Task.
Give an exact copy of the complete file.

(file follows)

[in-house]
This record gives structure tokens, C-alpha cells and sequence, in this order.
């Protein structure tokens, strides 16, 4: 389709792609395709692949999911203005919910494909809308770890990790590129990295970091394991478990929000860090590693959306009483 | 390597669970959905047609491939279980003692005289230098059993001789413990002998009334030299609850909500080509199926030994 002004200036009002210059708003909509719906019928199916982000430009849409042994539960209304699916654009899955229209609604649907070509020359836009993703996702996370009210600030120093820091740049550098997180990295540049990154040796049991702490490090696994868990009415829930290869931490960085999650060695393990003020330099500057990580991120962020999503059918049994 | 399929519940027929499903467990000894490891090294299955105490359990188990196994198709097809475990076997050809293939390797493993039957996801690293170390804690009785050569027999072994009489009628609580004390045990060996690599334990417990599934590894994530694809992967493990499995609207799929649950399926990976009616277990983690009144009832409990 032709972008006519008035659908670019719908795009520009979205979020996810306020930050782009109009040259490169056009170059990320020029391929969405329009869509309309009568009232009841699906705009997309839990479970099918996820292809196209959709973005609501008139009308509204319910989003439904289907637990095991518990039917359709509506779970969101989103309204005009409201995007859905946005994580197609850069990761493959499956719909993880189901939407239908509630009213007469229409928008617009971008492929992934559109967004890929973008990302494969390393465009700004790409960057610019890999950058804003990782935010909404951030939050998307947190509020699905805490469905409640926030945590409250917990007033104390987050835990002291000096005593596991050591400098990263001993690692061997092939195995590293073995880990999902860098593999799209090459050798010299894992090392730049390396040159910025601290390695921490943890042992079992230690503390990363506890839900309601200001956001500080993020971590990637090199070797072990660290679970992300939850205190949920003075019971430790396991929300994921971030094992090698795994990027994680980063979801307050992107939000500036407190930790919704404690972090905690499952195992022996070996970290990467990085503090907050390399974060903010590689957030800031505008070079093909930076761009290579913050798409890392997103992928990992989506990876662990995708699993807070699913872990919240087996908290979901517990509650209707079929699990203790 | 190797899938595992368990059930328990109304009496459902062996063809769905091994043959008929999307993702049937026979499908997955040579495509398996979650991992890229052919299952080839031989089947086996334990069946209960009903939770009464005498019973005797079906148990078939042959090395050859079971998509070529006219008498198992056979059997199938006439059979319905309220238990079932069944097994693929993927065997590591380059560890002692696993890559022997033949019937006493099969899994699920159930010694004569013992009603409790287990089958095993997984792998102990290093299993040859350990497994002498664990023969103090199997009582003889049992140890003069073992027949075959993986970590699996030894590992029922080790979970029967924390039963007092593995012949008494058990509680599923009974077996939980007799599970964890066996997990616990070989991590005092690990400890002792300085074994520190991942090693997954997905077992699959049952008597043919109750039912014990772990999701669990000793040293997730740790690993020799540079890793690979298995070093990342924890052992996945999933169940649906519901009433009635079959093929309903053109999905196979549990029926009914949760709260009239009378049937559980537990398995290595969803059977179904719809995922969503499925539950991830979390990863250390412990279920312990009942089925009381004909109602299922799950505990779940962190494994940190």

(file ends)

[in-house]
This record gives structure tokens, C-alpha cells and sequence, in this order.
């Protein structure tokens, strides 16, 4: 389709792609395709692949999911203005919910494909809308770890990790590129990295970091394991478990929000860090590693959306009483 | 390597669970959905047609491939279980003692005289230098059993001789413990002998009334030299609850909500080509199926030994 002004200036009002210059708003909509719906019928199916982000430009849409042994539960209304699916654009899955229209609604649907070509020359836009993703996702996370009210600030120093820091740049550098997180990295540049990154040796049991702490490090696994868990009415829930290869931490960085999650060695393990003020330099500057990580991120962020999503059918049994 | 399929519940027929499903467990000894490891090294299955105490359990188990196994198709097809475990076997050809293939390797493993039957996801690293170390804690009785050569027999072994009489009628609580004390045990060996690599334990417990599934590894994530694809992967493990499995609207799929649950399926990976009616277990983690009144009832409990 032709972008006519008035659908670019719908795009520009979205979020996810306020930050782009109009040259490169056009170059990320020029391929969405329009869509309309009568009232009841699906705009997309839990479970099918996820292809196209959709973005609501008139009308509204319910989003439904289907637990095991518990039917359709509506779970969101989103309204005009409201995007859905946005994580197609850069990761493959499956719909993880189901939407239908509630009213007469229409928008617009971008492929992934559109967004890929973008990302494969390393465009700004790409960057610019890999950058804003990782935010909404951030939050998307947190509020699905805490469905409640926030945590409250917990007033104390987050835990002291000096005593596991050591400098990263001993690692061997092939195995590293073995880990999902860098593999799209090459050798010299894992090392730049390396040159910025601290390695921490943890042992079992230690503390990363506890839900309601200001956001500080993020971590990637090199070797072990660290679970992300939850205190949920003075019971430790396991929300994921971030094992090698795994990027994680980063979801307050992107939000500036407190930790919704404690972090905690499952195992022996070996970290990467990085503090907050390399974060903010590689957030800031505008070079093909930076761009290579913050798409890392997103992928990992989506990876662990995708699993807070699913872990919240087996908290979901517990509650209707079929699990203790 | 190797899938595992368990059930328990109304009496459902062996063809769905091994043959008929999307993702049937026979499908997955040579495509398996979650991992890229052919299952080839031989089947086996334990069946209960009903939770009464005498019973005797079906148990078939042959090395050859079971998509070529006219008498198992056979059997199938006439059979319905309220238990079932069944097994693929993927065997590591380059560890002692696993890559022997033949019937006493099969899994699920159930010694004569013992009603409790287990089958095993997984792998102990290093299993040859350990497994002498664990023969103090199997009582003889049992140890003069073992027949075959993986970590699996030894590992029922080790979970029967924390039963007092593995012949008494058990509680599923009974077996939980007799599970964890066996997990616990070989991590005092690990400890002792300085074994520190991942090693997954997905077992699959049952008597043919109750039912014990772990999701669990000793040293997730740790690993020799540079890793690979298995070093990342924890052992996945999933169940649906519901009433009635079959093929309903053109999905196979549990029926009914949760709260009239009378049937559980537990398995290595969803059977179904719809995922969503499925539950991830979390990863250390412990279920312990009942089925009381004909109602299922799950505990779940962190494994940190």